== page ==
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U.S. Supreme Court to hear Arizona immigration law


08:45, December 13, 2011

WASHINGTON, Dec. 12 (Xinhua) -- The U.S. Supreme Court announced Monday that it has agreed to hear a challenge to Arizona 's controversial anti-illegal immigration law.

The high court said in a brief order that it will hear arguments from both sides and rule on whether Arizona can enforce major provisions of the law that have been blocked by a lower court.

Those provisions include requirement that police officers question a person's immigration status if they suspect the person is in the country illegally.

Also under consideration are provisions that make it a crime for illegal immigrants to apply for jobs; make it against the law to not carry documentation of legal immigration status; and allow for a warrantless arrest of a person suspected of being illegal immigrants.

The 9th U.S. Circuit Court of Appeals ruled in April to block the enforcement of all the above provisions.

The Obama administration launched a host of lawsuits against some state immigration laws including those of Arizona, Alabama, South Carolina, among others, insisting that the federal government has the exclusive authority over immigration issues.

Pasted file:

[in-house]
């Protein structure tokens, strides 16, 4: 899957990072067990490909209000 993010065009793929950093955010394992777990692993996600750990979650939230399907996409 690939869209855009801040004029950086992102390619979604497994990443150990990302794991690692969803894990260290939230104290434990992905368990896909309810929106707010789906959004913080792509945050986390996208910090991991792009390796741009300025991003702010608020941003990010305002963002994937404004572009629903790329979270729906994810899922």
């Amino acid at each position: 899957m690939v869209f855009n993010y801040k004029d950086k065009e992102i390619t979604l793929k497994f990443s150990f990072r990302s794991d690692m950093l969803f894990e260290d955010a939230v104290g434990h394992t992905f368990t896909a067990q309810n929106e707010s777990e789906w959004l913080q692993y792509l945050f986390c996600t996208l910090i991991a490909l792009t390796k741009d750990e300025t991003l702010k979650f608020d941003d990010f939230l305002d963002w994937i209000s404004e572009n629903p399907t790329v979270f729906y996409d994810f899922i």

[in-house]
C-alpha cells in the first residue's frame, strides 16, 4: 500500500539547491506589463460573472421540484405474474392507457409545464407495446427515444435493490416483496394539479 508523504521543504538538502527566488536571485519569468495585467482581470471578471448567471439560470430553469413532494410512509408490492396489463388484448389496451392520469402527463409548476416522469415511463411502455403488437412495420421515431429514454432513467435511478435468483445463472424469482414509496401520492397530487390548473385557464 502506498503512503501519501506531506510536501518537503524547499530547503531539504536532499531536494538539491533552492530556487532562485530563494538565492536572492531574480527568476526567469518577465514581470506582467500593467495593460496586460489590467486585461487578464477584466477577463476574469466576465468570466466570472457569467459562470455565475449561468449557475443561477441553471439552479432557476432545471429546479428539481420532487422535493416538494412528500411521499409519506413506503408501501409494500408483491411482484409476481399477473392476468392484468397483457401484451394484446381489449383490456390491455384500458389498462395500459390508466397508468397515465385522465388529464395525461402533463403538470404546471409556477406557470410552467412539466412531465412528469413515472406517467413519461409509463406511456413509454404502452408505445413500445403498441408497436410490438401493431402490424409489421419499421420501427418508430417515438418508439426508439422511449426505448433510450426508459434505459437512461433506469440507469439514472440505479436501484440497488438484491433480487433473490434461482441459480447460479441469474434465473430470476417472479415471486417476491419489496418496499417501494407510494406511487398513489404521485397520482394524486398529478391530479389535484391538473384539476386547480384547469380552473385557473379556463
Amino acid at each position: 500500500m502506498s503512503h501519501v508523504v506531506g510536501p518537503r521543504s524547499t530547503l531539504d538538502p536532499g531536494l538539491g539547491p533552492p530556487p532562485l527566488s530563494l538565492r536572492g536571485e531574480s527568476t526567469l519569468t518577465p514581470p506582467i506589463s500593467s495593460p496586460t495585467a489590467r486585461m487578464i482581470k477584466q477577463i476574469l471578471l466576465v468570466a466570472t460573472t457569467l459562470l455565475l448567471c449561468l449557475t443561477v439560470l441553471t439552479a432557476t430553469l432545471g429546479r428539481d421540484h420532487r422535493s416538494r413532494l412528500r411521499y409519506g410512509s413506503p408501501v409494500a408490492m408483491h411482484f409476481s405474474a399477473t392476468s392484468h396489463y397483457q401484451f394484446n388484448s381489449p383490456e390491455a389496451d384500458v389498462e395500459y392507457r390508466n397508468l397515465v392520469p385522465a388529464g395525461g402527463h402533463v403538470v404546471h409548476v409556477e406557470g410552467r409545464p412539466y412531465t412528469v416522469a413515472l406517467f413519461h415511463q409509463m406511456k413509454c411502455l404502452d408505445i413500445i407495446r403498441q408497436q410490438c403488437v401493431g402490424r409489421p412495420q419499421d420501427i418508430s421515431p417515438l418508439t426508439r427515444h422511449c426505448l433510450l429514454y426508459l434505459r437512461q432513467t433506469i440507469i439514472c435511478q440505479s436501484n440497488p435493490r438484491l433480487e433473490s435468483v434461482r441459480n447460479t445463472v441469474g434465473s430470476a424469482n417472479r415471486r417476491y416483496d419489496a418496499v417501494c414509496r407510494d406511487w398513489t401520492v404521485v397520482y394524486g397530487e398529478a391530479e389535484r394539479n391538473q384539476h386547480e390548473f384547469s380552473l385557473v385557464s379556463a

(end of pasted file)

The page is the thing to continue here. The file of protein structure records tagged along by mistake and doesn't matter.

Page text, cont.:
However, those states argued that the federal government failed to fulfill its responsibility to protect the nation's borders, inflicting economic pains and security risks on states' residents.

"I would like to commend the U.S. Supreme Court for its decision to review and hear arguments pertaining to the federal court injunction," said Arizona Governor Jan Brewer in a statement Monday. "I am confident the High Court will uphold Arizona's constitutional authority and obligation to protect the safety and welfare of its citizens."

Supreme Court Justice Elena Kagan said Monday that she would not hear the case as she served as Obama's solicitor general when the federal government filed the original lawsuit against the state.

If the case ends up in a 4-4 ruling, it will be a victory for the Obama administration as the provisions will be kept from going into effect based on the previous appeals court's ruling.

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